14 June 2013 External T.I. 2012-0461301E5 F - Retention of books and records

relationship between 2-year post dissolution and 6-year hold tests

In response to a general inquiry respecting the inter-relationship between ITA s. 230(4) and Reg. 5800(1), CRA paraphrased s. 230(4), and Regs. 5800(1)(a) and (b), and stated (TaxInterpretations translation):

Therefore, a dissolved corporation must retain for a period of two years following its dissolution the Books and Records which it already was required to retain for a period of 6 years under ITA paragraph 230(4)(b).

Thus, a Book or Record contemplated by Reg. paragraph 5800(1)(a) must be retained until the expiration of two years following the dissolution of a corporation without regard to the retention period of 6 years contemplated in ITA paragraph 230(4)(b). A Book or Record which is not so contemplated must instead be retained until the expiration of 6 years from the end of the taxation year to which it relates, unless it relates to a dissolved corporation, in which case it must be retained for two years from the corporation's dissolution.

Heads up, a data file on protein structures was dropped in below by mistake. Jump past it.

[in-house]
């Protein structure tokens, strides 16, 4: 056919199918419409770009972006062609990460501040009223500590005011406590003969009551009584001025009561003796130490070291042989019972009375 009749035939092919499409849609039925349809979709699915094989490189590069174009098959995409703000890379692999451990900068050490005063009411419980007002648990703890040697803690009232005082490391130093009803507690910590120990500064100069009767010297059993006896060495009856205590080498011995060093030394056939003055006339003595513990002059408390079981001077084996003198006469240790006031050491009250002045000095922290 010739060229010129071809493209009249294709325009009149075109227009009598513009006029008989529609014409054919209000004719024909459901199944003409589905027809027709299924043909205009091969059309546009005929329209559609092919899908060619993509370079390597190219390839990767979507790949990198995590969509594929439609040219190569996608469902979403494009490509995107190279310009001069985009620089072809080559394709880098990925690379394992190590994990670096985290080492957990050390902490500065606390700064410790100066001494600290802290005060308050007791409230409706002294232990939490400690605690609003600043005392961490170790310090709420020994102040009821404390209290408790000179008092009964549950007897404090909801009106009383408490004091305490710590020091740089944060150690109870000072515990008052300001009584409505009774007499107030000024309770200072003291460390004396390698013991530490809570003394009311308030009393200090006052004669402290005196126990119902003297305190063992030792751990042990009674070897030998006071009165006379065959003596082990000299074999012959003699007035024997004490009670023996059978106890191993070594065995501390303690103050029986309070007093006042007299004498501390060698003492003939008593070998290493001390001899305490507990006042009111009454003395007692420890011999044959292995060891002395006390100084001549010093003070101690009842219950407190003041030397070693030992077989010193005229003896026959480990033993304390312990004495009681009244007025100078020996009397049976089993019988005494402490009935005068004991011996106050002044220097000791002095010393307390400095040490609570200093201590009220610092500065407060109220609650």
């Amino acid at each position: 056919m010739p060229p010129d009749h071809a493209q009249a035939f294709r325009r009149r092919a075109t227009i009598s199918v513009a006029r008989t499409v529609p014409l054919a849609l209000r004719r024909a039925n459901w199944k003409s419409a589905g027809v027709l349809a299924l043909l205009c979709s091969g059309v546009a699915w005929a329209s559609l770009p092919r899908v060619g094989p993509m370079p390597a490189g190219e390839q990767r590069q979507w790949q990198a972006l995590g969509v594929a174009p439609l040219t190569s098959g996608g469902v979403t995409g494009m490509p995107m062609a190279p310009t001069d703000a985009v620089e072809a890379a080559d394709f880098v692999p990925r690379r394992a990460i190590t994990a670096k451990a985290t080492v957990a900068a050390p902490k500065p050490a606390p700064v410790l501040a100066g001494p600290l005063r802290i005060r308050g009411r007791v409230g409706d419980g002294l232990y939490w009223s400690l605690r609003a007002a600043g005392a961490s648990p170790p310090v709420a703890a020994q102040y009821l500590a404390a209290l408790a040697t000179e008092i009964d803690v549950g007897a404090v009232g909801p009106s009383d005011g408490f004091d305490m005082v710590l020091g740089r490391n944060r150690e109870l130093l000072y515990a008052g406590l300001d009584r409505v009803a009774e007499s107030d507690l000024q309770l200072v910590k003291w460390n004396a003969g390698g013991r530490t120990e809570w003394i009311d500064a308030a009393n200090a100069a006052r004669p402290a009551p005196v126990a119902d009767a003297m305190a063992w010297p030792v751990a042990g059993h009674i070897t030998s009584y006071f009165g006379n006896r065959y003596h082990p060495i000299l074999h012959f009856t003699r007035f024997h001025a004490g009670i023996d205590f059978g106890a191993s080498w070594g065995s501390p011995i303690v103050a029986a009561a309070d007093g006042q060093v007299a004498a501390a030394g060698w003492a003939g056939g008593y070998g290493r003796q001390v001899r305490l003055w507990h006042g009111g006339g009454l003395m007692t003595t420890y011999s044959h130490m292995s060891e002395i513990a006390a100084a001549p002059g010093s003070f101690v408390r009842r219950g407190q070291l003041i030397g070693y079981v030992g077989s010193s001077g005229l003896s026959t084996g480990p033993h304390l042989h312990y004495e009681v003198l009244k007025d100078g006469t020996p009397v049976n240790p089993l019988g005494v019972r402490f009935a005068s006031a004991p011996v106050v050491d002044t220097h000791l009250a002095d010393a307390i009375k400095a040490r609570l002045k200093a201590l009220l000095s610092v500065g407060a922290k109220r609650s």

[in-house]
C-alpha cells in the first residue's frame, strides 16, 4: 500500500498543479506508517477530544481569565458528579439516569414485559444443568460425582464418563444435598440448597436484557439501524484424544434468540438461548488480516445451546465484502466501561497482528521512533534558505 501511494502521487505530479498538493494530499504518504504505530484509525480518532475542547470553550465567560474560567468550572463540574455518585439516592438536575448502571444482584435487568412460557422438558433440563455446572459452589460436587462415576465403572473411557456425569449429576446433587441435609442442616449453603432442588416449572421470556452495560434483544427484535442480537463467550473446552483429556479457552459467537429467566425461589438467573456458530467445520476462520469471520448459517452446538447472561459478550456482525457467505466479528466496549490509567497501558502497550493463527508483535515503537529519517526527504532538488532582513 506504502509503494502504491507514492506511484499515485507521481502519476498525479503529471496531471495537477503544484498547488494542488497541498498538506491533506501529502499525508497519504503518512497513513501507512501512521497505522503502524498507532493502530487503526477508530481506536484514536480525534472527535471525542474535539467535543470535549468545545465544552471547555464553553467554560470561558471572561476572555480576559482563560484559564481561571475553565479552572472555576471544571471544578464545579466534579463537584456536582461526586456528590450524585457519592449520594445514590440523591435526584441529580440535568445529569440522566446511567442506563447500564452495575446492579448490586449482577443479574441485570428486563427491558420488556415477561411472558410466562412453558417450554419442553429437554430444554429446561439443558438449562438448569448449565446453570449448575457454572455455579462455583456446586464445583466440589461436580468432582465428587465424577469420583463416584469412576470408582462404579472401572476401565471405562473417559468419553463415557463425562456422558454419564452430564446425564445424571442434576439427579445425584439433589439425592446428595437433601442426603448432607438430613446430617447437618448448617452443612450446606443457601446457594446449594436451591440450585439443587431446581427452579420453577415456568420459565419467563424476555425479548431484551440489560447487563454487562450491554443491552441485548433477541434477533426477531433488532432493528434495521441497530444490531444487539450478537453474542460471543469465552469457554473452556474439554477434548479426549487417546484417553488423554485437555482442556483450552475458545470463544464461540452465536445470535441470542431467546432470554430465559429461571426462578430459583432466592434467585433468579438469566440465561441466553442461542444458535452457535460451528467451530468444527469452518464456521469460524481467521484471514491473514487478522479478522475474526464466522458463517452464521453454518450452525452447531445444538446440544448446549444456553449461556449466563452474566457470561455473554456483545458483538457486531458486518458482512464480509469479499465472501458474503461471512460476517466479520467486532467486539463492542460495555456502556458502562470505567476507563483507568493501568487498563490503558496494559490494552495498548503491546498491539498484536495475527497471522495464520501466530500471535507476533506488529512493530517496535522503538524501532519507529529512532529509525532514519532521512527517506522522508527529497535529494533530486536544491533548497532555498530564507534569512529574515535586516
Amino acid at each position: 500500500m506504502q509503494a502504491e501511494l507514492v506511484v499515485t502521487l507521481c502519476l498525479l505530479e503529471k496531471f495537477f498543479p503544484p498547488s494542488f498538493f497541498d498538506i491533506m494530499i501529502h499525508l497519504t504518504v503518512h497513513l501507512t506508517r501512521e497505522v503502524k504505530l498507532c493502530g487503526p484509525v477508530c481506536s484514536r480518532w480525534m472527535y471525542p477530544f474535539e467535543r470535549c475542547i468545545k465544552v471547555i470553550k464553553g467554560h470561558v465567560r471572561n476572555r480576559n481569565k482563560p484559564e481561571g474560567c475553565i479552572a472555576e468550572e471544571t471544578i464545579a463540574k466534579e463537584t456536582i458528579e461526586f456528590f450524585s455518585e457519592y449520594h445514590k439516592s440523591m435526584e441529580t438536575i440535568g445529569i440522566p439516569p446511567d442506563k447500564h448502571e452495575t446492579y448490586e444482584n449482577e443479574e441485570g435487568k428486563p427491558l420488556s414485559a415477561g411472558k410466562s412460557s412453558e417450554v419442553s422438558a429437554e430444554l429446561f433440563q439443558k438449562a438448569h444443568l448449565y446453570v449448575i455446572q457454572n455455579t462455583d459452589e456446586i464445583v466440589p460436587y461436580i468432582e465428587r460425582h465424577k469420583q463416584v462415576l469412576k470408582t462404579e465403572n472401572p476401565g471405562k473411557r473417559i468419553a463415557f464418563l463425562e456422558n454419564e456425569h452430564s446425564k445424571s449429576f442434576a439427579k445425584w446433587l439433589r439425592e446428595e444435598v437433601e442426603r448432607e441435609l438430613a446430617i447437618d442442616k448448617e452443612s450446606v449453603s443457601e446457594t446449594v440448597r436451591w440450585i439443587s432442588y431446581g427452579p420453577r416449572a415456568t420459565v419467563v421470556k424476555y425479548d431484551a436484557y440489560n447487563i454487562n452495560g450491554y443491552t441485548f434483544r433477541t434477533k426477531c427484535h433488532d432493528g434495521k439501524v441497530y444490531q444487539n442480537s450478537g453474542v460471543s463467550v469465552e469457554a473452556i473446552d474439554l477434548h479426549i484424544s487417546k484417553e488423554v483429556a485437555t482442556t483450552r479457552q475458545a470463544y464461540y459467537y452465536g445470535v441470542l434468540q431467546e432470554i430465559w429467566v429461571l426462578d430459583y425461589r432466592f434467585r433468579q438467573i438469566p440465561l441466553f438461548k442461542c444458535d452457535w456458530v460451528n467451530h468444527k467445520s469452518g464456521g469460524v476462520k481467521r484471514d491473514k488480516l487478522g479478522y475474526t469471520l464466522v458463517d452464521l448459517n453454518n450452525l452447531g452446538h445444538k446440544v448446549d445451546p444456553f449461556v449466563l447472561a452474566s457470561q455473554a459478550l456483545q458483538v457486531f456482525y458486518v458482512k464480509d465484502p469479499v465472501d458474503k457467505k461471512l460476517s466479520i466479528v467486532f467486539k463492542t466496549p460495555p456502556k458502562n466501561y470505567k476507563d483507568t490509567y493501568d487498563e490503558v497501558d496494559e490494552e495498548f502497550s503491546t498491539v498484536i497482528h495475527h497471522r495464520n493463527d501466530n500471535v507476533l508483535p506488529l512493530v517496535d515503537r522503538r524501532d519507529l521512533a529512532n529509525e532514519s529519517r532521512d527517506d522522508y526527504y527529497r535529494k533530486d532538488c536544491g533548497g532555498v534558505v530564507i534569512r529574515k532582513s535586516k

Locations of other summaries Wordcount
Tax Topics - Income Tax Regulations - Regulation 5800 - Subsection 5800(1) Reg. 5800(1)(a) doc must be retained 2 years' after dissolution without regard to 6-year period 157

Subsection 230(4.1) - Electronic records

Administrative Policy

17 July 2014 External T.I. 2014-0526121E5 - Electronic records

guidance in IC 05-1R1 also applicable to individuals

An individula intends to store electronic images of all relevant information (including receipts) respecting past income tax filings on an electronic storage device and destroy the original paper records. CRA stated: